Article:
Master of Arts (MA)
AAC, ALS, E-tran, eye movement, low-tech
Low-tech, eye-gaze-accessible augmentative and alternative communication (AAC) options are important for individuals with motor impairments which result in limited voluntary movement, including many diagnosed with amyotrophic lateral sclerosis (ALS). Available devices include EyeLink, partner-assisted scanning (PAS), and E-tran. The purpose of this study was to examine the rates of use for these devices, the user preferences related to them, and changes in rates and preferences over time. In another ongoing study component, Roman, Quach, Coggiola, and Moore (2010) investigated these devices with pairs of participants that included persons with ALS (PALS) and their communication partners. In this component, seven pairs of typical adults aged 45 or older participated. Over the course of five sessions with each pair, participants were taught to use and practiced use of these three devices. The quickest communication was accomplished through the use of EyeLink, but its rate of use did not differ significantly from that of E-tran. Use of PAS resulted in the slowest communication throughout the sessions. E-tran was the device most preferred by participants overall, and PAS was the least preferred. Through comparison of these results to those of the other study component, which included PALS as participants, the researchers hope to increase the generalizability of the study results and to better understand the ways a diagnosis of ALS may influence results.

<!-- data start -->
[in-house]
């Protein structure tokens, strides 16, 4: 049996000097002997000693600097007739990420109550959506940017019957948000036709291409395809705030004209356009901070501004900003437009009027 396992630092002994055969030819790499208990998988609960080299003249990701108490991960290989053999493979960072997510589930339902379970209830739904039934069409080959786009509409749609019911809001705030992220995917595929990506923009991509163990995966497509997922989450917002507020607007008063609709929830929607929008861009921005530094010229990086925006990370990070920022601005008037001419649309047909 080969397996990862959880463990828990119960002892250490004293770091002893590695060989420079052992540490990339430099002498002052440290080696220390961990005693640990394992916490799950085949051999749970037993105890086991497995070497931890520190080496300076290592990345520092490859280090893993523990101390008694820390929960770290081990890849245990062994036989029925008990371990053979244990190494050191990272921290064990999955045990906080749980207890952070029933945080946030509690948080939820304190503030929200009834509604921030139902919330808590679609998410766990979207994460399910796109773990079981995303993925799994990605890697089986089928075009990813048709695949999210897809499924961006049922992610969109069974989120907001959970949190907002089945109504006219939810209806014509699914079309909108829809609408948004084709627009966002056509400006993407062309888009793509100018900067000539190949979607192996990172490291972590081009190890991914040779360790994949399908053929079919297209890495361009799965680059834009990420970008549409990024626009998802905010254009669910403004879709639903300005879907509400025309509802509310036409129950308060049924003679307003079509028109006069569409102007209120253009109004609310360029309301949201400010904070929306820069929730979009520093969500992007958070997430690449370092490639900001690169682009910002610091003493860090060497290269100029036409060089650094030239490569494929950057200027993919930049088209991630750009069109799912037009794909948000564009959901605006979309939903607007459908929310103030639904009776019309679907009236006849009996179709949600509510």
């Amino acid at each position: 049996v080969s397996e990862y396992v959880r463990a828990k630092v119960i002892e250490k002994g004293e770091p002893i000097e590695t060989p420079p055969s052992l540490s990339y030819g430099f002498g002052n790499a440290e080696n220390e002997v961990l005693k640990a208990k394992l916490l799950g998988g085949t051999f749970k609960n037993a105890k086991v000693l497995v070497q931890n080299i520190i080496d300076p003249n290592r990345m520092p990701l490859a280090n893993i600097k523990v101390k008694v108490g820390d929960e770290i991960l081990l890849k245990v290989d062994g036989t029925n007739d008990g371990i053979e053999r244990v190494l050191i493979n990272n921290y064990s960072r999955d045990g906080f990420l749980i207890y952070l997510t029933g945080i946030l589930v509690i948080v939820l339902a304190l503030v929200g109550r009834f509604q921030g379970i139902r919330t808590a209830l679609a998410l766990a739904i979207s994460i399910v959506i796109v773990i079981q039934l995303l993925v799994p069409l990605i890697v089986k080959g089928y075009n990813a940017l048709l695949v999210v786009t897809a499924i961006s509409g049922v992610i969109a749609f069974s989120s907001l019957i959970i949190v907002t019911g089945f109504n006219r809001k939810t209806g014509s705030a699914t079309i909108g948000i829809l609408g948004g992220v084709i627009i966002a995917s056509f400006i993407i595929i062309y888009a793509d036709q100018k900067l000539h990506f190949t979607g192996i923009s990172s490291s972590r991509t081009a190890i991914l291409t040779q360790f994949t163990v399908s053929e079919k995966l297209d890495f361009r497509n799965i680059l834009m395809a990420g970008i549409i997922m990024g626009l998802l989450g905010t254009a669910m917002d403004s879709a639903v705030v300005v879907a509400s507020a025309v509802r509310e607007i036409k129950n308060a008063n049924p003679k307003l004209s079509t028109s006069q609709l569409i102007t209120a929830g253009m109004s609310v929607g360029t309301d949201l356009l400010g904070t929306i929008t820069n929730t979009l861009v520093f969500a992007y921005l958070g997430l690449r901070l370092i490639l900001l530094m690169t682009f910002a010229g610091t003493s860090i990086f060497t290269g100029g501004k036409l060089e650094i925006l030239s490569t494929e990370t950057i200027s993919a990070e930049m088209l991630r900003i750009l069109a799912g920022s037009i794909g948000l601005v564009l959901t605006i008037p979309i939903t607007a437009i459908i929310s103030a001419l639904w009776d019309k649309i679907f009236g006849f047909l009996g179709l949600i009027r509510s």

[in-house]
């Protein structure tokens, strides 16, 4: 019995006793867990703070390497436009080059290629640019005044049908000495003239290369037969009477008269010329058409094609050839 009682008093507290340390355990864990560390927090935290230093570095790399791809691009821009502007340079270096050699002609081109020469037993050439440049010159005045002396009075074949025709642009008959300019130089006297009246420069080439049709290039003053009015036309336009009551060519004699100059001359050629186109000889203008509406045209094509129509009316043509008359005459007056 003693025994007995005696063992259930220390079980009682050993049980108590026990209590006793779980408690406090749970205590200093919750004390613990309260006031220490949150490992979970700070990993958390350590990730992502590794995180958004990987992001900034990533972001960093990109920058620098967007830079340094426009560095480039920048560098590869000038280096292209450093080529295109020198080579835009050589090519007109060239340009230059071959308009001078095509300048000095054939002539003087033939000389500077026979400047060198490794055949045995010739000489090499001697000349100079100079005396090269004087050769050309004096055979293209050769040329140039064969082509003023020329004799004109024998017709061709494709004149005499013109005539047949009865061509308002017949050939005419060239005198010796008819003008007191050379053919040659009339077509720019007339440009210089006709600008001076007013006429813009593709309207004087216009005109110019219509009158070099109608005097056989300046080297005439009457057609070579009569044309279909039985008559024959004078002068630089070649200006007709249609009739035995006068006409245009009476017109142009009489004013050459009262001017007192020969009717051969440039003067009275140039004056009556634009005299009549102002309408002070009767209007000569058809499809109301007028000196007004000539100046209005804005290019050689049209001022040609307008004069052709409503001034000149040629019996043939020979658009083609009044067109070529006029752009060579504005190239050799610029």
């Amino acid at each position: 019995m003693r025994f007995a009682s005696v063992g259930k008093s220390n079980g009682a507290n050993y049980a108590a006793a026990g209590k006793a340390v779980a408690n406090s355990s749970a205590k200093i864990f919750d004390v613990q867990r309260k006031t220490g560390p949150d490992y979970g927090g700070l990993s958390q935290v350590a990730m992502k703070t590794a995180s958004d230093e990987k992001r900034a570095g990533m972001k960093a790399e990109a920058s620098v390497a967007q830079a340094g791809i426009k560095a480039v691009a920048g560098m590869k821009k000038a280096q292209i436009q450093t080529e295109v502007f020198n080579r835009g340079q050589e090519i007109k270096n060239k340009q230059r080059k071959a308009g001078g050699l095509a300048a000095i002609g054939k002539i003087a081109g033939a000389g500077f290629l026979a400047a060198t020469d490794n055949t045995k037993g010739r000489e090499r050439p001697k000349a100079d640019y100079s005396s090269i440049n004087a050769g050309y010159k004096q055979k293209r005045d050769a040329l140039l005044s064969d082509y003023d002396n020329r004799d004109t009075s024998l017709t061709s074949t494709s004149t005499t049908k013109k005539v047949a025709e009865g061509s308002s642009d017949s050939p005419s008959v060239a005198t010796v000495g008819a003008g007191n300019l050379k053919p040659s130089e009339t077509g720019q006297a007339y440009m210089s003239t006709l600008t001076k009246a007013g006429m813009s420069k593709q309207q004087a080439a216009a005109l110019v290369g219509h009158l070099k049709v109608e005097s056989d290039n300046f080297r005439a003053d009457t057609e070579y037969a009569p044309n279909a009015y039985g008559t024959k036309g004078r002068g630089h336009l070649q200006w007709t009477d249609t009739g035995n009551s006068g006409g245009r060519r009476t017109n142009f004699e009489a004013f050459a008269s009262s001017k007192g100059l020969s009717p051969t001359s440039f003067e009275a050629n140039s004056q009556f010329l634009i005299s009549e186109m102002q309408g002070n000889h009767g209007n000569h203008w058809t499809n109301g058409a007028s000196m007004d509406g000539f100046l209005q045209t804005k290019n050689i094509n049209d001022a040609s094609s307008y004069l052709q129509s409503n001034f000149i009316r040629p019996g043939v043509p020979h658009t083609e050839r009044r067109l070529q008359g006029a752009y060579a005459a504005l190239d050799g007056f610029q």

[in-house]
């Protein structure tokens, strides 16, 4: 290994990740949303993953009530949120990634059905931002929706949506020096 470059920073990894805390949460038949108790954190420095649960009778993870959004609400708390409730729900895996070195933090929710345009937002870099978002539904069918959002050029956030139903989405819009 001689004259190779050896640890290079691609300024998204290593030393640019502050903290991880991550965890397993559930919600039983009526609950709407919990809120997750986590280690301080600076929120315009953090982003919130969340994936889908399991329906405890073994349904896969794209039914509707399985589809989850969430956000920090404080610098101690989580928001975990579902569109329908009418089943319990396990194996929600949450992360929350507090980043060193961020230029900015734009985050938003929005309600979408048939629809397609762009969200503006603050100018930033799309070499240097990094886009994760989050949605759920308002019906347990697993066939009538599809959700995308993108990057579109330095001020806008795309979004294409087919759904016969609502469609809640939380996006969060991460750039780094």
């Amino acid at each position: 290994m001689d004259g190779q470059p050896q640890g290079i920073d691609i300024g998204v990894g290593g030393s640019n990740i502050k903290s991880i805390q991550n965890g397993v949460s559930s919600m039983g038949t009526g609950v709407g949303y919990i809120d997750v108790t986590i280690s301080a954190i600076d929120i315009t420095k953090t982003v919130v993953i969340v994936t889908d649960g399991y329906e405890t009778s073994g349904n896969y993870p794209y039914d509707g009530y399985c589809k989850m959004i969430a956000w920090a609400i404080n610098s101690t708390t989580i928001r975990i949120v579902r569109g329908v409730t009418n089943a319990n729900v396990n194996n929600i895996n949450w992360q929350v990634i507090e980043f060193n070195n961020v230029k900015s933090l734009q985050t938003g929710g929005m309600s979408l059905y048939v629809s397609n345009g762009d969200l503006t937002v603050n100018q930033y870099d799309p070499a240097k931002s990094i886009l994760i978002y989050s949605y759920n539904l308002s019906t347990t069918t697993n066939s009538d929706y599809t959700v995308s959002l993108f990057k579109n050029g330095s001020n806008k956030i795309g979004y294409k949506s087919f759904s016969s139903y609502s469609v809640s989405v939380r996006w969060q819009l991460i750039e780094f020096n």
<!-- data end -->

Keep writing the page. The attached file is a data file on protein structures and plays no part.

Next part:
Swift, Sarah Marie, "Low-Tech, Eye-Movement-Accessible AAC and Typical Adults" (2012). Master's Theses. 4173.